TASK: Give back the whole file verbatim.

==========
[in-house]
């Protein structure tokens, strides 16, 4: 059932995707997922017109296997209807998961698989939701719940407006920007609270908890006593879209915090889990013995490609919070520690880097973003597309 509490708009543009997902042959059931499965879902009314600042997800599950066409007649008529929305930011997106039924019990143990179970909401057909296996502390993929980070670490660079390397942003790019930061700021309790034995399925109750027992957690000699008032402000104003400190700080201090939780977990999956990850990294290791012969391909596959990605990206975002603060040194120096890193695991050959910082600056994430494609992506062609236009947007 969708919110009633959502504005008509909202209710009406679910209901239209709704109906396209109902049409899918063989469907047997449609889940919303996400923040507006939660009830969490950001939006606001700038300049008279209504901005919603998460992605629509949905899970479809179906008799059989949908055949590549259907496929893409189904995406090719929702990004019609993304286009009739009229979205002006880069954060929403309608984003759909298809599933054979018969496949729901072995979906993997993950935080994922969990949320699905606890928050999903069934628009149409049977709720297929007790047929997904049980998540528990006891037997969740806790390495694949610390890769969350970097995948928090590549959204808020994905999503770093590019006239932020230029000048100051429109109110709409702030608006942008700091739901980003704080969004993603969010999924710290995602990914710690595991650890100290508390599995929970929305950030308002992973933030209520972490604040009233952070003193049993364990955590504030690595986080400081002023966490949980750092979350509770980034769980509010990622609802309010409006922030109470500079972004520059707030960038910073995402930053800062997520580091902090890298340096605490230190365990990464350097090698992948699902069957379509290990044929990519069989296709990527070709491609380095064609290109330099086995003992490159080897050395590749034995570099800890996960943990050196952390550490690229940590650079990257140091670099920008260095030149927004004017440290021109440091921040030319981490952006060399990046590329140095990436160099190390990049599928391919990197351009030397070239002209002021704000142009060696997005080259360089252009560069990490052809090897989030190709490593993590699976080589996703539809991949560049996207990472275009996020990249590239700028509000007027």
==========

[in-house]
């Protein structure tokens, strides 16, 4: 059932995707997922017109296997209807998961698989939701719940407006920007609270908890006593879209915090889990013995490609919070520690880097973003597309 509490708009543009997902042959059931499965879902009314600042997800599950066409007649008529929305930011997106039924019990143990179970909401057909296996502390993929980070670490660079390397942003790019930061700021309790034995399925109750027992957690000699008032402000104003400190700080201090939780977990999956990850990294290791012969391909596959990605990206975002603060040194120096890193695991050959910082600056994430494609992506062609236009947007 969708919110009633959502504005008509909202209710009406679910209901239209709704109906396209109902049409899918063989469907047997449609889940919303996400923040507006939660009830969490950001939006606001700038300049008279209504901005919603998460992605629509949905899970479809179906008799059989949908055949590549259907496929893409189904995406090719929702990004019609993304286009009739009229979205002006880069954060929403309608984003759909298809599933054979018969496949729901072995979906993997993950935080994922969990949320699905606890928050999903069934628009149409049977709720297929007790047929997904049980998540528990006891037997969740806790390495694949610390890769969350970097995948928090590549959204808020994905999503770093590019006239932020230029000048100051429109109110709409702030608006942008700091739901980003704080969004993603969010999924710290995602990914710690595991650890100290508390599995929970929305950030308002992973933030209520972490604040009233952070003193049993364990955590504030690595986080400081002023966490949980750092979350509770980034769980509010990622609802309010409006922030109470500079972004520059707030960038910073995402930053800062997520580091902090890298340096605490230190365990990464350097090698992948699902069957379509290990044929990519069989296709990527070709491609380095064609290109330099086995003992490159080897050395590749034995570099800890996960943990050196952390550490690229940590650079990257140091670099920008260095030149927004004017440290021109440091921040030319981490952006060399990046590329140095990436160099190390990049599928391919990197351009030397070239002209002021704000142009060696997005080259360089252009560069990490052809090897989030190709490593993590699976080589996703539809991949560049996207990472275009996020990249590239700028509000007027």